The unicorn leader mentioned earlier.
6:13 pm A total of 5 arrests so far, according to McGinn spokesman Aaron Pickus.
6:24 pm Brendan reports: "We're northbound on Fourth and Marion. The group left Westlake, passed by Wells Fargo, and has now met up with the immigration reform march. Looks like they're headed back to Westlake. Every bank the march passed was heavily guarded by police officers—and the steps to Wells Fargo were blocked off by yellow tape. Several police officers and men in suits stood at the top. The crowd is banging drums, chanting, and I would say the mood is still tense but nothing has happened yet. There's a pickup truck towing a trailer with a big, red pretend jail with people inside. A man dressed as a rodeo clown is standing on top swinging a lasso and playfully catching people in the streets. The float seems to be about immigration reform."
6:42 pm Brendan reports that the protesters from earlier in the day have now merged with a large immigration march that just arrived downtown. "The crowd has completely filled Madison between Second and Fourth Avenues," he texts. "Lots and lots of people here."
A brass band is playing. "Sign on the bell of the tuba says 'Borders blow,'" Brendan writes. "The music is making the mood more festive... A man is giving a speech in Spanish atop a stage in the intersection of Second and Marion. Behind him is a banner saying 'We the People' in old, Revolution-era font."
According to Brendan, an SPD officer estimated the current size of the crowd at around 1,000 people.
6:56 pm The mayor tweets that he won't be able to attend the immigration rally, though he'd wanted to. "Events dictate that I need to be at the EOC."
7:00 pm At the immigration rally McGinn is missing, Brendan reports, speeches are in Spanish and English, and largely concern "secure communities," the e-verify system, and Wells Fargo.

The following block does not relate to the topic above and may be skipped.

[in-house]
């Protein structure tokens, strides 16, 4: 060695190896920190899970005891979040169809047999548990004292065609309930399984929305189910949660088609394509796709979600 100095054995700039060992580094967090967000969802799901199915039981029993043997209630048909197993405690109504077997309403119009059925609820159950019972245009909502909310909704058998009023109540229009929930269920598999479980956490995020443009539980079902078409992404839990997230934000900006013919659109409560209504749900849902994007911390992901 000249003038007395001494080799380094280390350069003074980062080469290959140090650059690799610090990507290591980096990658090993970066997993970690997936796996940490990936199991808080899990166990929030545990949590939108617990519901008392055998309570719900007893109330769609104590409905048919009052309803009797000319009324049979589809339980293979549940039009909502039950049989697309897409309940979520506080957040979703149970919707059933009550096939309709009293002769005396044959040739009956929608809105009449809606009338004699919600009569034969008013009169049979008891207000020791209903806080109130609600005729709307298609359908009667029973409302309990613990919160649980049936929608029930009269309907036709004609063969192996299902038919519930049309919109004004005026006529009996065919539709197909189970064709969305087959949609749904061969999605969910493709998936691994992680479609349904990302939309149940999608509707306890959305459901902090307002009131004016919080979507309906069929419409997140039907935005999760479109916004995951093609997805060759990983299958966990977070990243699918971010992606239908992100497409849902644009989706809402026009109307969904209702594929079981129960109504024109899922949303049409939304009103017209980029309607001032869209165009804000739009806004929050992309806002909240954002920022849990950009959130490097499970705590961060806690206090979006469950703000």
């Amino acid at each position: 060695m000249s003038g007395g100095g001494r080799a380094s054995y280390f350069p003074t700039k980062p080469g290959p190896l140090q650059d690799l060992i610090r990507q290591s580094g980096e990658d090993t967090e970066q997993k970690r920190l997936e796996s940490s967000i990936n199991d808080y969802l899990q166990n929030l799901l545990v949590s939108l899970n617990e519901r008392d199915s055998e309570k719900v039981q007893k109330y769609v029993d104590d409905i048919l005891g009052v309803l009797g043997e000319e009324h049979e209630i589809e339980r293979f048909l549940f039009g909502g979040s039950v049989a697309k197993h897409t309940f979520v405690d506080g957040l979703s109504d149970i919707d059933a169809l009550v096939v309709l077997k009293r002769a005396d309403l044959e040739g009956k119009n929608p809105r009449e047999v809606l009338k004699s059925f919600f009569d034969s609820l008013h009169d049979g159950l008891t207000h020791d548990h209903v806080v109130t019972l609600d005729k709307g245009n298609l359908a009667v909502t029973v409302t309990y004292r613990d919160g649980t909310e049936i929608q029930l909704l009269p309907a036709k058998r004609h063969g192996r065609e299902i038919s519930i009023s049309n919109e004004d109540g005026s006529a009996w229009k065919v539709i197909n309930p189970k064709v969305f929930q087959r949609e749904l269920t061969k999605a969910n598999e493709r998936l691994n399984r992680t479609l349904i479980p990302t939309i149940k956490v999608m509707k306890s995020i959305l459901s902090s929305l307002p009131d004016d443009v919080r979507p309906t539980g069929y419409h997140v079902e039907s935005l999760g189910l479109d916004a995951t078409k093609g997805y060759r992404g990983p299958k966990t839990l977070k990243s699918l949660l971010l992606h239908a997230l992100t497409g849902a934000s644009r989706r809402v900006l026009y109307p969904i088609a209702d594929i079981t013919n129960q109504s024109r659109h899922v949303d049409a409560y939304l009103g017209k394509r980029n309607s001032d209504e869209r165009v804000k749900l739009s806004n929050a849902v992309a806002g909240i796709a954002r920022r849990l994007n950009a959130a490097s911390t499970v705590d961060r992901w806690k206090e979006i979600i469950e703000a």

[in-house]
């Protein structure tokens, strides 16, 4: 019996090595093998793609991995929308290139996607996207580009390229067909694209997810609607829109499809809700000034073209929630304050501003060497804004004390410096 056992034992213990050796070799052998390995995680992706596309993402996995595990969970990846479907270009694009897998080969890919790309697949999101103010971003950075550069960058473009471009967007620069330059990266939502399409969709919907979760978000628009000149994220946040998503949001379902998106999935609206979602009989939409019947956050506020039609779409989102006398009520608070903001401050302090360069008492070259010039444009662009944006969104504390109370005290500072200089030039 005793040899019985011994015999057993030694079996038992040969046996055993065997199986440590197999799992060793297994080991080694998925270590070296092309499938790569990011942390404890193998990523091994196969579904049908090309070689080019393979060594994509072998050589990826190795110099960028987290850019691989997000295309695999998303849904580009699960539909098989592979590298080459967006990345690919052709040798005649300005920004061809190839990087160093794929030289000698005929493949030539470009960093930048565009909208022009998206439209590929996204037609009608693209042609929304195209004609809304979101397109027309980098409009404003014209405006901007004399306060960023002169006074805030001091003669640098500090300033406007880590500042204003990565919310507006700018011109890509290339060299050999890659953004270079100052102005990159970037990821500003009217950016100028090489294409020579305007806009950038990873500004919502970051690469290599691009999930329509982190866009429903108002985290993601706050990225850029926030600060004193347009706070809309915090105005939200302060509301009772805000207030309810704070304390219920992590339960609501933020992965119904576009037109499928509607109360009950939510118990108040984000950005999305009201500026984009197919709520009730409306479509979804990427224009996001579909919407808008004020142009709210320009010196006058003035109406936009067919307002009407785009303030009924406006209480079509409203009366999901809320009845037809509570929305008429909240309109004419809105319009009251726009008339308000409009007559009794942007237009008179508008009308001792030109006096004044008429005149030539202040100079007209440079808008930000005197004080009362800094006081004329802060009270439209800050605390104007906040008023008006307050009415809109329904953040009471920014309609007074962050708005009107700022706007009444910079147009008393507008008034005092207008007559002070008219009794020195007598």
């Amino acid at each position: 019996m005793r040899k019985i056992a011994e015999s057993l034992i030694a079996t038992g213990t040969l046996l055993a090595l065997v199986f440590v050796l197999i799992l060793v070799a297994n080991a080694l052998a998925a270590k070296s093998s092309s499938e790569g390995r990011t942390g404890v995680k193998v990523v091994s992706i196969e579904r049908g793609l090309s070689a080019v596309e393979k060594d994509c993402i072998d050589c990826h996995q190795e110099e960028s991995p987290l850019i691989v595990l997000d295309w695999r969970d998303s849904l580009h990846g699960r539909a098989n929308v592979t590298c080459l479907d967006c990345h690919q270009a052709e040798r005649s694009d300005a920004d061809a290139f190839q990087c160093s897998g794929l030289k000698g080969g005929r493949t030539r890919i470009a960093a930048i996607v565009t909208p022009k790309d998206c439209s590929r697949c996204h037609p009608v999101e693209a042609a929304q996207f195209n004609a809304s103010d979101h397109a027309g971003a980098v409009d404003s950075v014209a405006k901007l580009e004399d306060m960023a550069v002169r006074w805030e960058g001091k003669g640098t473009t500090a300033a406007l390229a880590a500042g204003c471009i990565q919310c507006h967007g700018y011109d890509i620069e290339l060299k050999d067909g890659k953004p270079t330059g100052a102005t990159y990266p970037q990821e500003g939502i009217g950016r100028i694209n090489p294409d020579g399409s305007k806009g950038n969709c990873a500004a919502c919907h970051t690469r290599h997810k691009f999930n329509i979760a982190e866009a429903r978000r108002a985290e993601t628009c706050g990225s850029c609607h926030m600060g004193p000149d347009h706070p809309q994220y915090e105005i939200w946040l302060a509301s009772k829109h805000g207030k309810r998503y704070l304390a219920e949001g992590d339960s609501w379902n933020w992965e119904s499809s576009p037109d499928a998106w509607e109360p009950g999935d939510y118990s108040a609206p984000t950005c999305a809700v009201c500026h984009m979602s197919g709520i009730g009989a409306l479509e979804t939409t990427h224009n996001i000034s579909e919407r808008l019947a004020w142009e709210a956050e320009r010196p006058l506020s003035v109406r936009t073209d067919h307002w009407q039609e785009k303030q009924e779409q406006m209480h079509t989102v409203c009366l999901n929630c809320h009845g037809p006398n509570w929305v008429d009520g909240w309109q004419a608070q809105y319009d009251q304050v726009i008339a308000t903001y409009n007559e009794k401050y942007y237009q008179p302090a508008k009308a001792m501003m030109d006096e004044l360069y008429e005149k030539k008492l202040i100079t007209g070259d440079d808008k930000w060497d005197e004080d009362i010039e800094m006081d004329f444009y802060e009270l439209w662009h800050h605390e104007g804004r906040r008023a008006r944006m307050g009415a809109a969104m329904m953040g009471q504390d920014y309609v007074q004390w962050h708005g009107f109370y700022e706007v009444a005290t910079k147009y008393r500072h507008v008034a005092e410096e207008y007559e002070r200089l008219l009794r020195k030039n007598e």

One speaker said: "The bank funds the jails." Another speaker said: "Wells Fargo makes money by dismantling Latino families." Another speaker talked about how she was taken from her small children after being detained because of her immigration status. Another speaker talked about labor, saying, "The only reason we have undocumented workers is to keep the wages low. If they could be documented, they would join unions!" It seems like the numbers have thinned some, Brendan says, perhaps because of the rain.
At one point, some of the Westlake demonstrators began chanting: "Whose streets? Our streets!" The immigration protesters responded by chanting, "Si se puede!", drowning out the other chant.
7:13 pm Brendan reports that at Second and University, a group of protesters just got in a verbal confrontation with a dozen or so police officers. The protesters were angry because, they said, the officers had arrested one of the protest medics while he was walking down the street.
Jordan Eisen tells Brendan that he saw officers point out the medic at the immigration rally. Another protest medic named Mike Munro says he was walking with the arrested medic and one other person at Second and University. He says around a dozen police officers then surrounded them with guns drawn, told the arrested medic to get on the ground, and cuffed him. That's when the protesters gathered and began shouting.
"I've been buddied with him most of the day," Munro says, "and he's been nothing but helpful. He hasn't done anything wrong." Eisen suspects the police arrested him because he was present at the window smashings at the courthouse earlier today. But, Eisen notes, the arrested medic was encouraging protesters to not smash windows. "But, he was the closest to the broken window," Eisen says.
8:14 pm Reports of Occupiers meeting downtown to declare today a success. Meanwhile, the city's emergency operations center, which Mayor McGinn had been hunkered down in, just announced it is closing down for the night "as crowds at Westlake Center dissipated and planned protest events resolved peacefully."
Also: "The Seattle Police Department will continue to monitor and respond to public safety threats as they arise." (At least they seem to be keeping a good sense of humor about it all.)
Oh, and if you're missing your sharpened stakes, metal poles, shields, hammer, pry bar, rocks, paint, "makeshift barricade with jagged edges," modified traffic barrel, or lighters—check the SPD Twitter feed.
8:26 pm Brendan was at that closing Occupy meeting, and reports: "The mood at the day's final general assembly meeting at Westlake was calm but happy. People talked about upcoming meetings and work groups, and a few people took the people's mic to say that they had come down to thank the protesters after seeing the demonstrations on TV.
"Word around the meeting was that the medic who was arrested earlier had been released without charges. Information is pending on the legal status of the other arrestees.
"As I walk home through downtown, I see workers covering up fancy storefront windows with sheets of plywood. I asked one of the workers if everyone was boarding up for the night. He said, 'Yes, windows are expensive and we are not.'"